My time volunteering so far has been fantastic, and the librarian I’ve been working with has been very open about her experiences. I already feel a bit of a mentor/mentee relationship developing between us, and I may consider asking her to make it more formal once I’ve been working at the library longer. Another benefit of volunteering there is the librarians I’ve been talking to in the lunchroom! There is another volunteer who is already working as a librarian and she is considering taking classes at my alma mater to brush up on her Digital Library knowledge. It was nice to be able to share my experiences with her and get her perspective on the information I’ve learned. I have also been able to chat with a few other librarians at the university, and am considering reaching out to them to look for more volunteer hours. I had a great conversation with my Mom about the experience, and she agreed that the collegial relationships she built as a librarian were one of the most rewarding aspects of her career. I’m looking forward to meeting more librarians at different points in their careers and learning as much as I can from them.

Things 8&9: Organizing

 

This week’s things post will be briefer than most of my posts typically are. I started volunteering at a local university this week in the Special Collections area. I’m now working there Monday & Friday from 9-5 along with my counseling job Tuesday through Thursday, so it doesn’t leave much time for exploration! I also had my first library job interview today, and I had to prepare a lesson on an Information Literacy topic for the interview so I have been busy! (BTW, I made a wiki for it, the link is carrieemoran.wikispaces.com if you’re interested).

I’ve used Google Calendar, Yahoo Calendar, Outlook Calendar and several variations of phone calendars in the past so I didn’t really spend much time on this topic. While I was in school I primarily made use of a real life, giant, dry erase wall calendar to stay organized. Now I put really important things in my phone with reminders and use Outlook for work appointments. I’m certain that when I get my first library position I will have a wider variety of duties, meetings, and professional development activities and I might make more use of an online calendar. I know some people shared their Google Calendars to show their planned conference schedule forALA, and I think this is something that is potentially very useful. The group aspect of the majority of Google’s applications is a strong point as online collaboration is becoming more popular in all settings.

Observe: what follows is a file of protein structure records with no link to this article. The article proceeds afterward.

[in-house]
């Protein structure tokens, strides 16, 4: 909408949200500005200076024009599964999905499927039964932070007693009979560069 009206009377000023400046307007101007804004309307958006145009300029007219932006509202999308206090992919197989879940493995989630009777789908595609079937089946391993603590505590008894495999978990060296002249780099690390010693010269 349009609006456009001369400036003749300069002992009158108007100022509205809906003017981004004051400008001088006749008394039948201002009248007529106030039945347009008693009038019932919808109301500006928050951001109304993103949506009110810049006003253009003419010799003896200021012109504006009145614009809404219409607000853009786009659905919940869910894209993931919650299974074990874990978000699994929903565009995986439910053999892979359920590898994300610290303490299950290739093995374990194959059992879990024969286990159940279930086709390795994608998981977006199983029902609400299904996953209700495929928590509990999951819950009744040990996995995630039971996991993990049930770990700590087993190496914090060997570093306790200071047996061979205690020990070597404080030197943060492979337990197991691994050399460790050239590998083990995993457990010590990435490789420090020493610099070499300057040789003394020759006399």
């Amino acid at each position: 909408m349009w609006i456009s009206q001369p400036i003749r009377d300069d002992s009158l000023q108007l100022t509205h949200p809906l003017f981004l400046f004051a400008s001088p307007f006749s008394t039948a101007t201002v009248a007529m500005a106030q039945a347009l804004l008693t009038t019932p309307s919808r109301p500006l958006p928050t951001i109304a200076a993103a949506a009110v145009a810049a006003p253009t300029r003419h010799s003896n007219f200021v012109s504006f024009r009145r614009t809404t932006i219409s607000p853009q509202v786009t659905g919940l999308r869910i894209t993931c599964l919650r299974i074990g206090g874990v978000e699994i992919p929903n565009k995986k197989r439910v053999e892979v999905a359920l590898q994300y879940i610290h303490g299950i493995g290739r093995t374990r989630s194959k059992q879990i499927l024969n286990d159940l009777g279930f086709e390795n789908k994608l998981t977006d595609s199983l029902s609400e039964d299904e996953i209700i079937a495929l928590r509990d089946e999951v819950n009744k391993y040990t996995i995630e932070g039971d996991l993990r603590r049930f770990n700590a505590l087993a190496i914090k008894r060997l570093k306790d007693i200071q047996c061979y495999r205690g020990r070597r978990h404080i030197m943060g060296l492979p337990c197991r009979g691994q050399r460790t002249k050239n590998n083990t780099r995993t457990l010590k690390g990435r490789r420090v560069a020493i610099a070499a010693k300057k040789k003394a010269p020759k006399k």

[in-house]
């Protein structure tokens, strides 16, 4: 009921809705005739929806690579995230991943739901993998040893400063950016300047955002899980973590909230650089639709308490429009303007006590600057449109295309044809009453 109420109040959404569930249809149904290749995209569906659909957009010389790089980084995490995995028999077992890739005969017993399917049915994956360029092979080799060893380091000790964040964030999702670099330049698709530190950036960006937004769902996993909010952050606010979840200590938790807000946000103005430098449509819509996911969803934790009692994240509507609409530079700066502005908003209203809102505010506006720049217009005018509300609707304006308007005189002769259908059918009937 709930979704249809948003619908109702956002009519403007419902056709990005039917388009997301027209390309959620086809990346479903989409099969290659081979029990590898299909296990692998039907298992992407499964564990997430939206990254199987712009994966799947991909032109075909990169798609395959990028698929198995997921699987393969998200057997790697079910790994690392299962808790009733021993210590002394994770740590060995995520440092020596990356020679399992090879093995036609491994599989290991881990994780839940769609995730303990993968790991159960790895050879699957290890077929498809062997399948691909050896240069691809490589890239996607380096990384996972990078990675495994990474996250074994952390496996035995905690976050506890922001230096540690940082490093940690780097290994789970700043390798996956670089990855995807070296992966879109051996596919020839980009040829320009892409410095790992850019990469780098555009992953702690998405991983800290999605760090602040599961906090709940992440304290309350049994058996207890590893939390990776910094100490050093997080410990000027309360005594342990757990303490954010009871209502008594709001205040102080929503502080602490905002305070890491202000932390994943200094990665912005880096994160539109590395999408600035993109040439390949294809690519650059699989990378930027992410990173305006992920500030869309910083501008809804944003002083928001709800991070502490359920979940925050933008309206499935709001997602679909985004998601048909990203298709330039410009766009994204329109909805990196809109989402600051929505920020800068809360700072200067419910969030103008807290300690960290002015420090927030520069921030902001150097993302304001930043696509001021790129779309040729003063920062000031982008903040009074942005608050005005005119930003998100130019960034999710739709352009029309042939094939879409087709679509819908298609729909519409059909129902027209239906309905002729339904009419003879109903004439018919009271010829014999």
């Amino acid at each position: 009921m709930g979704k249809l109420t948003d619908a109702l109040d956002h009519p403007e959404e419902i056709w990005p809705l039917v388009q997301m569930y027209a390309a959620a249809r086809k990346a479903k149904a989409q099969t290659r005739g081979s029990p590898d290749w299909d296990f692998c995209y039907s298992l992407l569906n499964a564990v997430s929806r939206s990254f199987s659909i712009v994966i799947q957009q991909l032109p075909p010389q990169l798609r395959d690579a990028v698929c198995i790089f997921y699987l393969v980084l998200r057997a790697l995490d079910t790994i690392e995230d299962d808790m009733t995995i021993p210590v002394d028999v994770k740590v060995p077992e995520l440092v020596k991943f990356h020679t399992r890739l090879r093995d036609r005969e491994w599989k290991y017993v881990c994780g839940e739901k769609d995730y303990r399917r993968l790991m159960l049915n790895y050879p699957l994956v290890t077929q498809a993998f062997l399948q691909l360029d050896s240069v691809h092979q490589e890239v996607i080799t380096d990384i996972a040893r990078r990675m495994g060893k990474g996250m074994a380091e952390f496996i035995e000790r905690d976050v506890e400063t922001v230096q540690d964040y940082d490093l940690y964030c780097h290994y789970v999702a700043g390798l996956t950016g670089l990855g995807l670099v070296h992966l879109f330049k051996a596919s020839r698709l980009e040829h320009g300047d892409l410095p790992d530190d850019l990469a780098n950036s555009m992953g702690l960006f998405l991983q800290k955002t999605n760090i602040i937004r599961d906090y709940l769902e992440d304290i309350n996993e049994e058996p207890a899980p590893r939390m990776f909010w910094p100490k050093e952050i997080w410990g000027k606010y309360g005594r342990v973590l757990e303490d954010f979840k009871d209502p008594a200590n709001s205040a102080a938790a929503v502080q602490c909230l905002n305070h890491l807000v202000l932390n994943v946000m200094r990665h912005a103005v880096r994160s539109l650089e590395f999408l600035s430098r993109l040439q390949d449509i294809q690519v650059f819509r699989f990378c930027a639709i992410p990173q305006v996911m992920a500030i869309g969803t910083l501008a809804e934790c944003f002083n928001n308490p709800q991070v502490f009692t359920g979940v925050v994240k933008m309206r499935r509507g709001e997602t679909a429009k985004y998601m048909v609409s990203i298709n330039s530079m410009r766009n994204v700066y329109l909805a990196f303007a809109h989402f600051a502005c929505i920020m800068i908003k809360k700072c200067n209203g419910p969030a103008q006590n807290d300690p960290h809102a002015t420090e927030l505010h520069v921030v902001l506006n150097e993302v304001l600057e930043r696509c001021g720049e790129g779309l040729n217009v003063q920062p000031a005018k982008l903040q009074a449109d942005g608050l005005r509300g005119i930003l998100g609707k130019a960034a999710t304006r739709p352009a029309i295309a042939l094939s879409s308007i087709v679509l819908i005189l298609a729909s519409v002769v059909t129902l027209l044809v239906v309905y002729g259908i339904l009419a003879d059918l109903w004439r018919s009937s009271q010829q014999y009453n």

I hadn’t used Evernote before but I had been tempted while in school. I downloaded the desktop client, watched the tutorial video, and started making a list of jobs to apply for. I like it, it’s easy to use, and the tutorial video made me wish I had a cool project like building a house to work on so that I could store other types of media. As I stated earlier, I’ve had quite a busy week so I’m sure I can explore this tool more in the future. If I become dedicated to using it I will definitely download the iPhone app to complement the computer side of things. I like using it for job applications because I can paste the whole text of a job ad and save it once I’ve applied. Oftentimes organizations will remove the job ads once the job has been closed, and it will be helpful to have a copy of the original ad for interview purposes. I did actually mention Evernote in my interview today as an example of an emerging technology tool that would be helpful for students to learn about, and I am once again grateful for cpd23!

Things 6 & 7: Networking

Both CPD23 Things for this week involve networking. Thing 6 addresses online networks, and Thing 7 is about face to face networks. Networking is something that I’ve never really had to do before. My partner has recently made the transition to becoming an independent financial representative and this has required her to network as a regular part of her job. It’s been interesting to watch her go through this process, and I think it will help me as I begin networking in the LIS field.

Thing 6

I am feeling good about my usage of online networks, and these online networks have been my sole source of networking so far. I’ve been on LinkedIn for quite awhile, and now that I’ve graduated from library school I made an effort to spruce up my page and join some groups. I was able to get recommendations from a co-worker and a professor, and I think the recommendation feature is a great strength of LinkedIn. It’s easy to add “friends” to social networks, but having recommendations on your LinkedIn shows that people actually know you and respect the work that you do. Some of the groups have been very helpful. I found out about the Careers in Federal Libraries Google group through a LinkedIn group, and I’ve gotten good feedback and support from other group members.